The Future of jQuery

Since jQuery was released in early 2006, it’s become a staple in everyday web development. It’s used in over 60% of todays most visited websites, and without a doubt client-sides most notable and utilized library to-date.

jQuery became popular for one key reason: Its clean and easy to use API that abstracts the complexity of cross-browser scripting among even the most dated browsers. So as we approach an era of the Web where some of these browsers are quickly becoming a thing of the past, it’s understandable that we see a shift in the need for such APIs, and that the future of jQuery is in question.

But before you go cashing in your pesos, let’s consider the alternative.

Native API

While jQuery has added a tremendous amount of value to the web over the years, it has created a thick layer between developers and the DOM. Far too many developers don’t quite understand what is happening behind all those dollar signs. All while the majority of native equivalents are quite easy to use.

This doesn’t mean we need to void ourselves of jQuery. We must consider jQuery a tool, rather than a requirement. Evaluating the source of jQuery can provide a lot value and insight into what you are using. There has also been some talk comparing jQuery’s syntax to it’s native alternatives. These comparisons are a great basis for understanding what is happening behind the curtain, and a step in understanding the DOM. However, it’s important to also understand browsers are still prone to bugs. In fact, in the state of jQuery 2013 it is claimed that “jQuery 2.0 now has more patches and shims for Chrome, Safari, and Firefox than for Internet Explorer!”. Never the less, be careful when forgoing the use of a heavily tested, widely used library like jQuery.

The Syntax, The Abstraction

Server-side frameworks like Ruby on Rails, or client-side frameworks like Ember and Angular are widely used because we value convenience. Convenience equals time and time equals money.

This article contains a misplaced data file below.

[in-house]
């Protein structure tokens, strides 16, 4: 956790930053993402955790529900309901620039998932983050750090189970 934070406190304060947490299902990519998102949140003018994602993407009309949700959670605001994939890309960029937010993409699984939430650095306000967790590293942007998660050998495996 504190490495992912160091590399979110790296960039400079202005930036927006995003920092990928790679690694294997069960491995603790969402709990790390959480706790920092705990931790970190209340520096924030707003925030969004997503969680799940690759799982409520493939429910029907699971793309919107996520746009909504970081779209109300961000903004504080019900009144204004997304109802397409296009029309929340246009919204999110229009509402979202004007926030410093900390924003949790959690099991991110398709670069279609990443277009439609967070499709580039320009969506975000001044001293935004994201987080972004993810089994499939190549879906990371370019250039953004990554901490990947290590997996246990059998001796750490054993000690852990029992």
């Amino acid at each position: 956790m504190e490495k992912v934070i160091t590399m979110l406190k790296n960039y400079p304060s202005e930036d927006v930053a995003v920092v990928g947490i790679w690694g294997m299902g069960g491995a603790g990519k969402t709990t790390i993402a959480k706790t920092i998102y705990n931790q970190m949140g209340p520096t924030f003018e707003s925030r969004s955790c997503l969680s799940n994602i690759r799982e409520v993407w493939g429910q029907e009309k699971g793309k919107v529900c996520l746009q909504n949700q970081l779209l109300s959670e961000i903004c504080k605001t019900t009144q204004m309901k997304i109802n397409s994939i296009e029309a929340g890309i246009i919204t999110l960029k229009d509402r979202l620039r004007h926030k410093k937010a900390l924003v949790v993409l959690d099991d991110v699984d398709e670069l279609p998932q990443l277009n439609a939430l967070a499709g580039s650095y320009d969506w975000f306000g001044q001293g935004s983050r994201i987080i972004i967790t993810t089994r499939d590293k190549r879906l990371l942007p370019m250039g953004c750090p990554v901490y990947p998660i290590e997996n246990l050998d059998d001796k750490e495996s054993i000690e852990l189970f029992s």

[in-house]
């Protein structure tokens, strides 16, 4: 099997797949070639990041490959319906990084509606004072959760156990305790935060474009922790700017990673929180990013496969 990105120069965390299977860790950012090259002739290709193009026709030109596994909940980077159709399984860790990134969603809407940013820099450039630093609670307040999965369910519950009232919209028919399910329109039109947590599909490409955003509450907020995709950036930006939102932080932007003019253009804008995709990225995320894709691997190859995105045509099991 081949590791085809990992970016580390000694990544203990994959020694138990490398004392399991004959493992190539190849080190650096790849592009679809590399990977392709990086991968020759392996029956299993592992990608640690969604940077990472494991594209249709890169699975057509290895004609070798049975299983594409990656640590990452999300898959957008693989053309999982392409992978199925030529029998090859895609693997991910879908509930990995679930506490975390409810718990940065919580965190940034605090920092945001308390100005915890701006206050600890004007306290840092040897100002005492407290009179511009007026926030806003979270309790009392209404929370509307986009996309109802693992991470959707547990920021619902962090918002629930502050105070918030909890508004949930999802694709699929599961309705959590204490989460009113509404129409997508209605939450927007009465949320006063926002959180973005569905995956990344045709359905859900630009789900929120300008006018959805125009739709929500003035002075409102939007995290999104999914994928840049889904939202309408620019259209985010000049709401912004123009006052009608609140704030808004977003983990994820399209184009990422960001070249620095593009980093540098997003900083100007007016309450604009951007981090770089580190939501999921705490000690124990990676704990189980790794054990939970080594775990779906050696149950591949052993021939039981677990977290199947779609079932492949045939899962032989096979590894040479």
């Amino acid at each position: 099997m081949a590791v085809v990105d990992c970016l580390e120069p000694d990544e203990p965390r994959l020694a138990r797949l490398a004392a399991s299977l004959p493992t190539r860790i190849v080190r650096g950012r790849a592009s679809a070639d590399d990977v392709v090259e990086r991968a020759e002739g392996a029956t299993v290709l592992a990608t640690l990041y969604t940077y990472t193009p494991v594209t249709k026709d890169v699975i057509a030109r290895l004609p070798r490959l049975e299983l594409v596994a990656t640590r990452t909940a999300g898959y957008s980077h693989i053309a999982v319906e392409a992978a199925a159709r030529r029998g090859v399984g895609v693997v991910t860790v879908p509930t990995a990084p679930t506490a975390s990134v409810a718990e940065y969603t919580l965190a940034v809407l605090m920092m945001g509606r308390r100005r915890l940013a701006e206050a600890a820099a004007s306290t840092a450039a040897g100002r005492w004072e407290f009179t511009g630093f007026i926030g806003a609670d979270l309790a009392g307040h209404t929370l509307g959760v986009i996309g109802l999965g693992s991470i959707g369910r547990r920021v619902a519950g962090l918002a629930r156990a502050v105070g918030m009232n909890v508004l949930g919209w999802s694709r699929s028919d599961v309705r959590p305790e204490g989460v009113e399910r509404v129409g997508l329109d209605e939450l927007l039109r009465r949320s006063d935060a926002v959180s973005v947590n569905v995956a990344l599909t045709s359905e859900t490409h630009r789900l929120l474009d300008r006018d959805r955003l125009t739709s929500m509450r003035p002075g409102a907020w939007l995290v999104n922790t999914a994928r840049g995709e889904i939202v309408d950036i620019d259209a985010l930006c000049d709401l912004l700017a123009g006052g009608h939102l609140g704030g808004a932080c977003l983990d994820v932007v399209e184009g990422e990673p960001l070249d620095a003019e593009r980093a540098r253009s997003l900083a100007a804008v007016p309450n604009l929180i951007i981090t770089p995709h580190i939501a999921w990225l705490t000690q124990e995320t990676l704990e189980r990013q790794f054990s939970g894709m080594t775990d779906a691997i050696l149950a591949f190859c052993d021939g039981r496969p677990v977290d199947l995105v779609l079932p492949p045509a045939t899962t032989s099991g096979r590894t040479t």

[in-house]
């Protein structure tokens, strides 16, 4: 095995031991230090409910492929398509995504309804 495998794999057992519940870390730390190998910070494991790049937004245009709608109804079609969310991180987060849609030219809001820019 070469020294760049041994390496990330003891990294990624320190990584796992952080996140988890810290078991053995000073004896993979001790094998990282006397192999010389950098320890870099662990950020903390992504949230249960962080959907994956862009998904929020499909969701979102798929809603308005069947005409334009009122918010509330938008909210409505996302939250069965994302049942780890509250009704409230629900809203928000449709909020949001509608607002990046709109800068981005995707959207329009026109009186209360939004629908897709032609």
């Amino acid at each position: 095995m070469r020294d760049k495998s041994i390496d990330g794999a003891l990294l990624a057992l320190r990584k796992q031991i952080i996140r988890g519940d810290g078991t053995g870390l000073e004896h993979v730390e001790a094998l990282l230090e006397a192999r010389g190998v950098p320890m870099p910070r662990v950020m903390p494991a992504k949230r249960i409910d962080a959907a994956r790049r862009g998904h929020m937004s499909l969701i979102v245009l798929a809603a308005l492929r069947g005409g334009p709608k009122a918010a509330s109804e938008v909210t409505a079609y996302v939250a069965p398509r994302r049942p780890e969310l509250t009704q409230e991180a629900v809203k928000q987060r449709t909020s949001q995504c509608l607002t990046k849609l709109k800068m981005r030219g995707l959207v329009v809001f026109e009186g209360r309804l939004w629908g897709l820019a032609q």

jQuery === $ #amiright?

Each line of code written in these frameworks are evaluated by thousands of eyes. Mistakes are caught, bugs are found. There is strength in numbers.

We also value clean, proficient, fast, and slim code. Needless file size, unnecessary feature sets and conditionals are something we should be considering. Especially given the growing number of mobile visitors. This can be solved with modular dependency management.

While the future of jQuery is uncertain, one thing is for sure, it’s not going anywhere anytime soon. And While jQuery’s source will continue to get smaller and legacy code will continue to be removed, we’ll still find ourselves using only a fraction of the library available to us. We shouldn’t need to include the entire library when all we need is a portion of it.

The future of jQuery is modular dependency management (hopefully).

Modular JavaScript

Browserify and RequireJS are two popular methods of writing modular JavaScript in the browser. Both of these tools have build scripts which only include modules that have been required within your application. If jQuery was modularized in this way, portions of jQuery that you don’t use won’t be compiled into your production code. You wouldn’t have to manually recompile your jQuery build every time you want to include a new feature. You’’d also never have to worry about removing jQuery features you no longer make use of. In development, these modules would be available to you, but wouldn’t live in production until they are required in your application.

As of jQuery 1.9, the source of jQuery has already been modularized. Short-term, this has enabled the use of a custom build-script to build your own jQuery. Many libraries have already implemented this type of building. Long term, however, this could allow for the use within an AMD-compliant loader.


jQuery is a powerful, well tested, highly utilized library available to JavaScript in the browser. While it may still make sense to include in most of your web applications, it’s important to understand the DOM isn’t such a scary place after all. jQuery can assist in extracting the bugs and complications within, but it shouldn’t replace the knowledge we have and our ability to navigate the DOM in a meaningful and effective way.

What do you think is the future of jQuery? Send me a message on twitter @davearel

UPDATE (February 27th, 2014):

If you’ve ever considered the implimentation of modular dependency management in a library with a monolith namespace like jQuery, you’ll understand that it’s not simple. Especially given the mass that is the jQuery source code. If you’re intrested in contributing to the discussion regarding the architecture of this, speak now:

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